It’s that time of year again. Nights are drawing in and the temperatures are dropping. Winter is certainly coming. And along with winter comes the usual array of coughs and sneezes, including flu. Getting an annual flu vaccine is the best way to protect yourself from the flu. But what about if you have cancer? Is it safe? Why is the flu vaccine so important? In this blog, our expert information development nurse Richard answers these questions.
Flu is very infectious. It’s spread mainly by coughs and sneezing. The infection is caused by a virus that can cause unpleasant illness in children and severe illness among at-risk groups. This includes older people, pregnant women and those with an underlying medical health condition, such as cancer.
We all know that having flu isn’t very nice. The symptoms often come on quickly and people usually feel very unwell. Healthy people normally recover within a week or so. But if you are in an at-risk group, flu can lead to very serious complications, such as pneumonia.
The vaccine is the best way to prevent the virus. It is given by injection under the skin. The vaccine doesn't stop all flu viruses so it is not a 100% guarantee that you will be flu-free all winter. But if you do get flu after having the vaccination it's likely to be milder and shorter-lived than it would otherwise have been.
Who should have the flu vaccine?
It is recommended that people at risk of flu (or its complications) have the vaccine. This includes:
It is also recommended for adults who care for, or live with, someone who is in one of these at-risk groups.
Having the flu vaccine
The flu injection is available free on the NHS to:
You can get the vaccine at your GP surgery or from a local pharmacy that offers the service. If you are not in one of the at-risk-groups, you may have to pay for the vaccine.
Is it safe for people with cancer?
The vaccine is safe for most people who have cancer. It does not contain any live flu virus, so you won’t get flu from the vaccine.
Your cancer doctor or specialist nurse may suggest that you have the vaccine. This is because having cancer or its treatment can weaken your immune system. This can increase your risk of getting an infection, including the flu. If you get flu while your immune system is weakened, there is a risk that you can become very ill.
If you are having cancer treatment that is likely to affect your immune system, it is very important to protect yourself from flu. If you are worried, talk to your doctor or nurse – ask them if it would be a good idea to have the vaccine.
It’s best to have the vaccine before you start a treatment that is going to weaken your immune system. Ideally you should have the flu jab at least two weeks before starting the treatment. This isn’t always possible, in which case the vaccine can be given at any time.
Your immune system won’t be back to full strength for a few months after cancer treatment, so it’s important to get the vaccine even if you are no longer having any treatment. Your cancer doctor or nurse can give you more information.
Are there any side effects?
Your arm may be a little sore after the injection. And you may have a mild fever and aching muscles for a couple of days. But anything more than that is very rare.
You shouldn’t have a flu vaccine if you have had an allergic reaction to it before.
Where can I get further information?
Your cancer doctor, nurse specialist and GP can all give you further info about the flu jab. You can also read about it on the NHS website.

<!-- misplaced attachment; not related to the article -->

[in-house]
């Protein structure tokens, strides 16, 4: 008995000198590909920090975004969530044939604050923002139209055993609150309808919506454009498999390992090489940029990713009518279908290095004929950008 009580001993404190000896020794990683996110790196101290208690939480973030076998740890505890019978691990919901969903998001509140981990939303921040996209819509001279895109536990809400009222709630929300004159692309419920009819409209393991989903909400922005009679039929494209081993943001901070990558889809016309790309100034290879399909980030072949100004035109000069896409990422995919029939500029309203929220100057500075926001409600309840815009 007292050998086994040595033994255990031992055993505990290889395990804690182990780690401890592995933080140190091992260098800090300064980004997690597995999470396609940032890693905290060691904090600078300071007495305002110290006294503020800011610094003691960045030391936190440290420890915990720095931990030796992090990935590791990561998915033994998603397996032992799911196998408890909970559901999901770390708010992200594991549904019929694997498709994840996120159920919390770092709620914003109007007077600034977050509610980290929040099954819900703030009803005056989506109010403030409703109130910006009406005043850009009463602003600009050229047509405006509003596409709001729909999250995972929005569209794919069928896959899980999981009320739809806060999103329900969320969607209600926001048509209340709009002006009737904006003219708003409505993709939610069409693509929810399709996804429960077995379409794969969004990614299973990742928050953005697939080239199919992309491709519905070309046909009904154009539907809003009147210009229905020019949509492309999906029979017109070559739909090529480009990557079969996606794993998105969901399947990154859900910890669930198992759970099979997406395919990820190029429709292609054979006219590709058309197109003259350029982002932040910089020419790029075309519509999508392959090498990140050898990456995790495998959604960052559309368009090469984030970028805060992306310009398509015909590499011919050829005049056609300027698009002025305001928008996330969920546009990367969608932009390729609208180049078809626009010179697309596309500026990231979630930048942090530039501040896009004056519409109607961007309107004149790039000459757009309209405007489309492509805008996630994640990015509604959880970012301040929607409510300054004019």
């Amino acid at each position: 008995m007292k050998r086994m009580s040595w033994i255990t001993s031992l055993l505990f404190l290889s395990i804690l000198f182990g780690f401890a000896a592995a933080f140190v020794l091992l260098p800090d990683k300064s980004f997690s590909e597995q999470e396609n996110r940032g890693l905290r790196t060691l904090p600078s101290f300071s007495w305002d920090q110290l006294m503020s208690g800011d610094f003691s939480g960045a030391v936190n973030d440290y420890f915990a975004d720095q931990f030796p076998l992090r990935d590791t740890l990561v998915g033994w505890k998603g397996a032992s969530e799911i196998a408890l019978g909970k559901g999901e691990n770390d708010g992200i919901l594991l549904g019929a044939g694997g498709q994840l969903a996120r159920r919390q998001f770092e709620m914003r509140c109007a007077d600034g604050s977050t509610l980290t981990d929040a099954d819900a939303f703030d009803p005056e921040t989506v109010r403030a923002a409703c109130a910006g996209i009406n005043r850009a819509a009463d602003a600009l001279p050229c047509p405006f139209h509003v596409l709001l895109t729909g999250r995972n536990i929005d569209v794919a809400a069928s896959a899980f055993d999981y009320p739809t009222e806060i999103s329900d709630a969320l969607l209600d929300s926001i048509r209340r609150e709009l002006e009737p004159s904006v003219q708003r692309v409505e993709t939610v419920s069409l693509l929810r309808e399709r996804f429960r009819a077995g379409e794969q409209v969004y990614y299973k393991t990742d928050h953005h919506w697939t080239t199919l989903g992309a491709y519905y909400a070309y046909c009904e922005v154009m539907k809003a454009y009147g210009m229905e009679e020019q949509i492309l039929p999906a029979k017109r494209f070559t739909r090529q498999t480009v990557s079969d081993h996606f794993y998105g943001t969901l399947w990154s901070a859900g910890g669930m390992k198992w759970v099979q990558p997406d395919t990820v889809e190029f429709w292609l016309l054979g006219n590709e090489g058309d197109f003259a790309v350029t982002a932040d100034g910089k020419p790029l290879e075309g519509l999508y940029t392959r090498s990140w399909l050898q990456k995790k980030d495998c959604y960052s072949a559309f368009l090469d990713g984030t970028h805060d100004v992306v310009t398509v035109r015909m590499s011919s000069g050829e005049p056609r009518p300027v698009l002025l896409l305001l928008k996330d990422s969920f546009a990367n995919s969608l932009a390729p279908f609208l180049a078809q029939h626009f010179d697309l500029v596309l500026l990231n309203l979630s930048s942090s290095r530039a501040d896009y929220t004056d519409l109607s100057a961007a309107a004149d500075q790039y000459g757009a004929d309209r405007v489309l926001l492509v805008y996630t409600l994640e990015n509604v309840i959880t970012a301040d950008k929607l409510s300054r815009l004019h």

Getting more information support
If you would like more information support, you can call our cancer information specialist between 9am and 8pm, Monday to Friday on 0808 808 00 00. There is also lots of support available on the Online Community, especially if you are feeling down or in need of a friendly ear.
To see what else Macmillan's cancer information team has been blogging about, please visit our blog home page! You can subscribe to receive our blogs by email or RSS too.
We're with you every step of the way
The Macmillan team is here to help. Our cancer support specialists can answer your questions, offer support, or simply listen if you need a chat. Call us free on 0808 808 00 00.
Comments? Feel free to add them below (you need to be logged in).
Keep in touch Follow Macmillan’s cancer information team on Twitter @mac_cancerinfo
I’ve had my flu jab, I had it other week and was told to have it after my immune system crashed last month. I realised afterwards that I was very vulnerable and I feel vulnerable having cancer and not recovering from surgery as well as I expected,so having the flu Jab gives me some control back as I know I have some protection now. So please don’t be worried and have your jab, it only takes seconds to have.
I didn't have one last year, what with scans, dentist and starting chemo I just forgot. I was at my GP about something else the other week, and he fetched some and did it for me. Didn't know I could get it free, thought that was only prescriptions!! Although work would have paid for it anyway.
I did laugh, hubby had his last month, and I had a whole weekend of "oww, my arm hurts". This was the first one I ever had, and couldn't work out what his problem was. Men!!
Such a lot of conflicting advice about the flu jab.
Both my CNS and consultant have said a very firm ‘no’ to having the flu jab while on treatment.
On asking the reason the answer was that having chemotherapy would cause the flu jab to be ineffective.
As a cancer patient the last thing I need is conflicting information from sources which should all be saying the same thing.
There are signs up all through our hospital, I'm sure on the oncology ward itself. My daughter is in the midst of chemo and I'm sure I mentioned about her having the jab to her cancer nurse a few weeks ago. She just seemed unsure...
My daughter is neutropenic - yet during a consultation today, there was again no mention of the benefits of a flu jab.